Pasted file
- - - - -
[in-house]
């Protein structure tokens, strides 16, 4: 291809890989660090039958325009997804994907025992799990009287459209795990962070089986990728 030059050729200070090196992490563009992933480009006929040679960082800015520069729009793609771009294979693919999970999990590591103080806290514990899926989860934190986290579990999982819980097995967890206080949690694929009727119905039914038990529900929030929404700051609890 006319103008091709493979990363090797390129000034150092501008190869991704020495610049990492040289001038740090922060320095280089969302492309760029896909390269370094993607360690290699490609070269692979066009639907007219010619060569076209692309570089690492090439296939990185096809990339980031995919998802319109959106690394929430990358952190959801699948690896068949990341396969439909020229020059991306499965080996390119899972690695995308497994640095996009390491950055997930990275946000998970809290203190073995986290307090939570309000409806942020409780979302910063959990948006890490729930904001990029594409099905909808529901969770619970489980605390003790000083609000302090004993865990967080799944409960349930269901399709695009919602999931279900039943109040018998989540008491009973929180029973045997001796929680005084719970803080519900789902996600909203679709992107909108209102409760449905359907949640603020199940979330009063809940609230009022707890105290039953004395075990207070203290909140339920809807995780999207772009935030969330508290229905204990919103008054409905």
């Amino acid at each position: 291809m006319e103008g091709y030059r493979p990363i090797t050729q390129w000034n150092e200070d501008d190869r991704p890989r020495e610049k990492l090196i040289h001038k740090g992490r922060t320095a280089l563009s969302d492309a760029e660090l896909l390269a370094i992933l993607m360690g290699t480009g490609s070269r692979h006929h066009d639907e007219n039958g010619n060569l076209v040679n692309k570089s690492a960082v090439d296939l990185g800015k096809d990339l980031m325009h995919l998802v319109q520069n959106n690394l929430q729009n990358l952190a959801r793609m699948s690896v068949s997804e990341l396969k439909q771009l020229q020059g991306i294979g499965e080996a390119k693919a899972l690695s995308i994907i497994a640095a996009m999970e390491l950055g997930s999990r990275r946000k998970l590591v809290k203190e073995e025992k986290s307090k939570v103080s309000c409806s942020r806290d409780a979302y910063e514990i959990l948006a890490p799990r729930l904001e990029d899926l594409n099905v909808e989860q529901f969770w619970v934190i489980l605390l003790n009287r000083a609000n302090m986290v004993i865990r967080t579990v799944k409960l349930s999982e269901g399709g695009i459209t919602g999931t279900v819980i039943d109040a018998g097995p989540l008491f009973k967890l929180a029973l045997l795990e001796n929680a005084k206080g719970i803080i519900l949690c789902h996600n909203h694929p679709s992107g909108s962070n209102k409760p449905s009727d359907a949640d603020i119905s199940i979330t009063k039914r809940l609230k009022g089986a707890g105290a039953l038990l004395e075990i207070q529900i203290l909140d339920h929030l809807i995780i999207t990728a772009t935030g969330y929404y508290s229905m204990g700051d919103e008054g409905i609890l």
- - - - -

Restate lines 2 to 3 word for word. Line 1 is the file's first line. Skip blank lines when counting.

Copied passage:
């Protein structure tokens, strides 16, 4: 291809890989660090039958325009997804994907025992799990009287459209795990962070089986990728 030059050729200070090196992490563009992933480009006929040679960082800015520069729009793609771009294979693919999970999990590591103080806290514990899926989860934190986290579990999982819980097995967890206080949690694929009727119905039914038990529900929030929404700051609890 006319103008091709493979990363090797390129000034150092501008190869991704020495610049990492040289001038740090922060320095280089969302492309760029896909390269370094993607360690290699490609070269692979066009639907007219010619060569076209692309570089690492090439296939990185096809990339980031995919998802319109959106690394929430990358952190959801699948690896068949990341396969439909020229020059991306499965080996390119899972690695995308497994640095996009390491950055997930990275946000998970809290203190073995986290307090939570309000409806942020409780979302910063959990948006890490729930904001990029594409099905909808529901969770619970489980605390003790000083609000302090004993865990967080799944409960349930269901399709695009919602999931279900039943109040018998989540008491009973929180029973045997001796929680005084719970803080519900789902996600909203679709992107909108209102409760449905359907949640603020199940979330009063809940609230009022707890105290039953004395075990207070203290909140339920809807995780999207772009935030969330508290229905204990919103008054409905």
């Amino acid at each position: 291809m006319e103008g091709y030059r493979p990363i090797t050729q390129w000034n150092e200070d501008d190869r991704p890989r020495e610049k990492l090196i040289h001038k740090g992490r922060t320095a280089l563009s969302d492309a760029e660090l896909l390269a370094i992933l993607m360690g290699t480009g490609s070269r692979h006929h066009d639907e007219n039958g010619n060569l076209v040679n692309k570089s690492a960082v090439d296939l990185g800015k096809d990339l980031m325009h995919l998802v319109q520069n959106n690394l929430q729009n990358l952190a959801r793609m699948s690896v068949s997804e990341l396969k439909q771009l020229q020059g991306i294979g499965e080996a390119k693919a899972l690695s995308i994907i497994a640095a996009m999970e390491l950055g997930s999990r990275r946000k998970l590591v809290k203190e073995e025992k986290s307090k939570v103080s309000c409806s942020r806290d409780a979302y910063e514990i959990l948006a890490p799990r729930l904001e990029d899926l594409n099905v909808e989860q529901f969770w619970v934190i489980l605390l003790n009287r000083a609000n302090m986290v004993i865990r967080t579990v799944k409960l349930s999982e269901g399709g695009i459209t919602g999931t279900v819980i039943d109040a018998g097995p989540l008491f009973k967890l929180a029973l045997l795990e001796n929680a005084k206080g719970i803080i519900l949690c789902h996600n909203h694929p679709s992107g909108s962070n209102k409760p449905s009727d359907a949640d603020i119905s199940i979330t009063k039914r809940l609230k009022g089986a707890g105290a039953l038990l004395e075990i207070q529900i203290l909140d339920h929030l809807i995780i999207t990728a772009t935030g969330y929404y508290s229905m204990g700051d919103e008054g409905i609890l």